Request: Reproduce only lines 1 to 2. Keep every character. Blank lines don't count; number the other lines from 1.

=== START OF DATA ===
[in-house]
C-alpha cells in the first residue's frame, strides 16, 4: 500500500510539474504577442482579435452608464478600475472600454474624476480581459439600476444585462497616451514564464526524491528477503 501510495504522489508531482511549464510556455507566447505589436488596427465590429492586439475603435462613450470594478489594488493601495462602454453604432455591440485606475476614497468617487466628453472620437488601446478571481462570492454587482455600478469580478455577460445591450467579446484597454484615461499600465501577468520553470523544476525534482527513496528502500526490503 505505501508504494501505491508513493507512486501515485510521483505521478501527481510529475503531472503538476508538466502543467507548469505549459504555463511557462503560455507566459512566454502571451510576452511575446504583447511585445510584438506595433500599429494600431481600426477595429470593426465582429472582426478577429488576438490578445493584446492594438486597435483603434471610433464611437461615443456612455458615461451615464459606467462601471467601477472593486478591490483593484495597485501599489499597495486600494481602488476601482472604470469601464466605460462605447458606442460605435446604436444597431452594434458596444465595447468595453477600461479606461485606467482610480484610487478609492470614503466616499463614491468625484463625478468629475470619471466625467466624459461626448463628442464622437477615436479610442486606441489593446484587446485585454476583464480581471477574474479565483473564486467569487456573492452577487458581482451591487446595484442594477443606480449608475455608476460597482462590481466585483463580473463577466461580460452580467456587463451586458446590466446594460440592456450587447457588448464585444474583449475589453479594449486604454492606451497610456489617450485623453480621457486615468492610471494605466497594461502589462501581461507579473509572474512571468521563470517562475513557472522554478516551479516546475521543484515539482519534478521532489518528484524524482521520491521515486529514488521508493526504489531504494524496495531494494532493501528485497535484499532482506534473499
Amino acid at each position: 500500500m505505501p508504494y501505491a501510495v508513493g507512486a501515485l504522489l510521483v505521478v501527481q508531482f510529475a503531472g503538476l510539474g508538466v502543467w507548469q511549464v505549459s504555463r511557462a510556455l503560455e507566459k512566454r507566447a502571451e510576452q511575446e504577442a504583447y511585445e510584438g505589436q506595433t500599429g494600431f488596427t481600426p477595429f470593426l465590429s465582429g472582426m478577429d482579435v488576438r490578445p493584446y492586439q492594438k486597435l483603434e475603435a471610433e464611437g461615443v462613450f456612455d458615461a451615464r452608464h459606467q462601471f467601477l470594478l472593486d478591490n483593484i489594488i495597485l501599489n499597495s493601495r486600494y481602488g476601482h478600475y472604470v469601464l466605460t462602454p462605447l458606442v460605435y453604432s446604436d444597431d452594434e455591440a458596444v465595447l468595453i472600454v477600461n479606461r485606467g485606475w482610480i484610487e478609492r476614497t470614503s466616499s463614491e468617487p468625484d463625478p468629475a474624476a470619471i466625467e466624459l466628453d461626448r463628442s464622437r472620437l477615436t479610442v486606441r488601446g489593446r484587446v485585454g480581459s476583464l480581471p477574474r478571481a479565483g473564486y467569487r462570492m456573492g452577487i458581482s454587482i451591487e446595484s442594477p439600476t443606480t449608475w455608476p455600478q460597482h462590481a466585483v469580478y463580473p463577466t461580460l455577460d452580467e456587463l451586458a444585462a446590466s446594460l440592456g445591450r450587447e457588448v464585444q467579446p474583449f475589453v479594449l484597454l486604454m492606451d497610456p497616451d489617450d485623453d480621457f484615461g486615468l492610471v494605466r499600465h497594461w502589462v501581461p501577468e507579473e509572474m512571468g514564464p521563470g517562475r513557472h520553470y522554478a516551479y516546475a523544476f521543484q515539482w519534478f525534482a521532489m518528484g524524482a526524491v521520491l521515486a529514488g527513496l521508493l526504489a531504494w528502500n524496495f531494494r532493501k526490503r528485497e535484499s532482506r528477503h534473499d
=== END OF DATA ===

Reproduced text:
[in-house]
C-alpha cells in the first residue's frame, strides 16, 4: 500500500510539474504577442482579435452608464478600475472600454474624476480581459439600476444585462497616451514564464526524491528477503 501510495504522489508531482511549464510556455507566447505589436488596427465590429492586439475603435462613450470594478489594488493601495462602454453604432455591440485606475476614497468617487466628453472620437488601446478571481462570492454587482455600478469580478455577460445591450467579446484597454484615461499600465501577468520553470523544476525534482527513496528502500526490503 505505501508504494501505491508513493507512486501515485510521483505521478501527481510529475503531472503538476508538466502543467507548469505549459504555463511557462503560455507566459512566454502571451510576452511575446504583447511585445510584438506595433500599429494600431481600426477595429470593426465582429472582426478577429488576438490578445493584446492594438486597435483603434471610433464611437461615443456612455458615461451615464459606467462601471467601477472593486478591490483593484495597485501599489499597495486600494481602488476601482472604470469601464466605460462605447458606442460605435446604436444597431452594434458596444465595447468595453477600461479606461485606467482610480484610487478609492470614503466616499463614491468625484463625478468629475470619471466625467466624459461626448463628442464622437477615436479610442486606441489593446484587446485585454476583464480581471477574474479565483473564486467569487456573492452577487458581482451591487446595484442594477443606480449608475455608476460597482462590481466585483463580473463577466461580460452580467456587463451586458446590466446594460440592456450587447457588448464585444474583449475589453479594449486604454492606451497610456489617450485623453480621457486615468492610471494605466497594461502589462501581461507579473509572474512571468521563470517562475513557472522554478516551479516546475521543484515539482519534478521532489518528484524524482521520491521515486529514488521508493526504489531504494524496495531494494532493501528485497535484499532482506534473499